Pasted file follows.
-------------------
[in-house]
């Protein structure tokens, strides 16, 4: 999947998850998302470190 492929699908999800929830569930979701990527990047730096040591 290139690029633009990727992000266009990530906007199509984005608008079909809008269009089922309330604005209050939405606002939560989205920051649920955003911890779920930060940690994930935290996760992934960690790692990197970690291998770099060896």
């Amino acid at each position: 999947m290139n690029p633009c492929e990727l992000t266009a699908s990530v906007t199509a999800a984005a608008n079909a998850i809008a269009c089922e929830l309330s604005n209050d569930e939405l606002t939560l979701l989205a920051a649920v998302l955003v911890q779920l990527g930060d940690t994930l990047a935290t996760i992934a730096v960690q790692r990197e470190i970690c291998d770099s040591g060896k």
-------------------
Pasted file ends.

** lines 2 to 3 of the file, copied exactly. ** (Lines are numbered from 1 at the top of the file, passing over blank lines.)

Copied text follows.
């Protein structure tokens, strides 16, 4: 999947998850998302470190 492929699908999800929830569930979701990527990047730096040591 290139690029633009990727992000266009990530906007199509984005608008079909809008269009089922309330604005209050939405606002939560989205920051649920955003911890779920930060940690994930935290996760992934960690790692990197970690291998770099060896």
């Amino acid at each position: 999947m290139n690029p633009c492929e990727l992000t266009a699908s990530v906007t199509a999800a984005a608008n079909a998850i809008a269009c089922e929830l309330s604005n209050d569930e939405l606002t939560l979701l989205a920051a649920v998302l955003v911890q779920l990527g930060d940690t994930l990047a935290t996760i992934a730096v960690q790692r990197e470190i970690c291998d770099s040591g060896k």